Can a specific design of wallpaper be considered sexist? As a question, it’s not really in the same category as the existential dilemmas which plagued intellectual heavyweights such as Nietzsche, Schopenhauer, Kafka, and Sartre.
Yet, for UK food writer Helen Greaves, it’s an issue worthy of weighty decision and considered debate.
So much so that, when Greaves became aware of the unusual wallpaper that adorned the walls of the ladies’ toilets in the Almost Famous restaurant in Leeds, she felt the need to bring the offending article to the public’s attention through her blog.
The wallpaper in question is of an unusual design in that it consists a list of controversial questions and statements detailing any potential insecurities a woman might have, such as, “Why can’t I be thinner?” “Does my tan look streaky?” “I need a nose job.” “Why am I so pale?” and the immortal “I wish I had boobs like Katy Perry.”
Posting a picture of the wallpaper with the headline, “Fries with your misogyny madam?”, Greaves shared her feelings on the matter.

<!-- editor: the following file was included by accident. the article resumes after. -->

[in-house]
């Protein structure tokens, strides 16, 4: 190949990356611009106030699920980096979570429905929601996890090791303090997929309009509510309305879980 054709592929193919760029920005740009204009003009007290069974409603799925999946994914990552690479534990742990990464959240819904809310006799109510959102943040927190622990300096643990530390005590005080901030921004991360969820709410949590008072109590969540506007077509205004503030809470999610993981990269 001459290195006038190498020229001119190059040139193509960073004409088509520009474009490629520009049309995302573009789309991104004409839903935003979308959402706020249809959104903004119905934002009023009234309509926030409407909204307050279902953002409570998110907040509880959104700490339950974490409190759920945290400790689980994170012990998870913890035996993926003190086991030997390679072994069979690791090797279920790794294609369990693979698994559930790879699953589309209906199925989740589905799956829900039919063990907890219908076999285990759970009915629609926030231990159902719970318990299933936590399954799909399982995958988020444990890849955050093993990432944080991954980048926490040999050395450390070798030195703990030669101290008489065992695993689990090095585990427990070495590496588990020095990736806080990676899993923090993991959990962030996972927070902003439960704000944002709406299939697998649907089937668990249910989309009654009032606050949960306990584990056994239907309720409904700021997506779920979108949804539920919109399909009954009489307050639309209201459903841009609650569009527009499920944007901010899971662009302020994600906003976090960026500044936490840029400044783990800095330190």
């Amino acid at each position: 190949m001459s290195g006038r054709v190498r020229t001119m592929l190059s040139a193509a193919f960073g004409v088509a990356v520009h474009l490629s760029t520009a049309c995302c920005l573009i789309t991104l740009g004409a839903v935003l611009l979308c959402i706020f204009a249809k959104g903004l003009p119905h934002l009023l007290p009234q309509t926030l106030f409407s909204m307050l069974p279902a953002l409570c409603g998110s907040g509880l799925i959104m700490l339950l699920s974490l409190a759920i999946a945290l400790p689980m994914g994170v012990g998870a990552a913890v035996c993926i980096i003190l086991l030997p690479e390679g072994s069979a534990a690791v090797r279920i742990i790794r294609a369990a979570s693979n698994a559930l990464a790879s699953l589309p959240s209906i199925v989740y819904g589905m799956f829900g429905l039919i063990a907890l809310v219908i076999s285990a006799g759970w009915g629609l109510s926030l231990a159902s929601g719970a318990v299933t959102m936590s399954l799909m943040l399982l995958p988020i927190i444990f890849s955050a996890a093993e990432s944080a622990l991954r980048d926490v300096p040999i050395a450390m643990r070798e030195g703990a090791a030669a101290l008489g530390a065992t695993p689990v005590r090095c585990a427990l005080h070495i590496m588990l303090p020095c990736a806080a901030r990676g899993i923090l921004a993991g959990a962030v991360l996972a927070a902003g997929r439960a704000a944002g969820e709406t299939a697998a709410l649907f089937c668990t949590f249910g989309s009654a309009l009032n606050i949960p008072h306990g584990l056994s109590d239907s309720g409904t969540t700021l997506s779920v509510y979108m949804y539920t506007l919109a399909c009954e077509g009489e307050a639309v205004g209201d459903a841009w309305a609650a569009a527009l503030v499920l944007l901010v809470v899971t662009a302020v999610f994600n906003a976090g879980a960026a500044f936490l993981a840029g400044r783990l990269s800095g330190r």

“Your eyes do not deceive you. It’s a list of women’s potential insecurities, written on a toilet wall. What could motivate someone to do this?”
A sense of humor perhaps? But no, having a little giggle at the expense of someone’s overwhelming vanity and shallow self-obsession doesn’t wash with this righteous food critic.
“What about the people who are affected and as a result feel awful about themselves and whichever part of their body Almost Famous has reminded them they’re not satisfied with?” she asked with all the indignation of a multi-millionaire rock star tackling global poverty.
According to Yahoo! News, the up-and-coming burger diner has now been forced to remove the design.
Responding to Greaves remarks, Almost Famous tweeted, “So, about our female toilets…” with an image of a staff member painting over the wall.
The restaurant also released a statement on its website.
“The designs in our female toilets have caused upset and we are sorry.Almost Famous is a young company, we take risks, but we got this one wrong. We want to stress our intentions weren’t to offend. The designs were created by a female employee to voice her own and other women’s insecurities. We accept we didn’t communicate this properly. The designs are currently being removed from all of our restaurants.”
Like vultures picking over a corpse, posters on Helen Greaves’ blog expressed their delight at the removal of the design as they doubtless admired the finest of views from the moral high ground.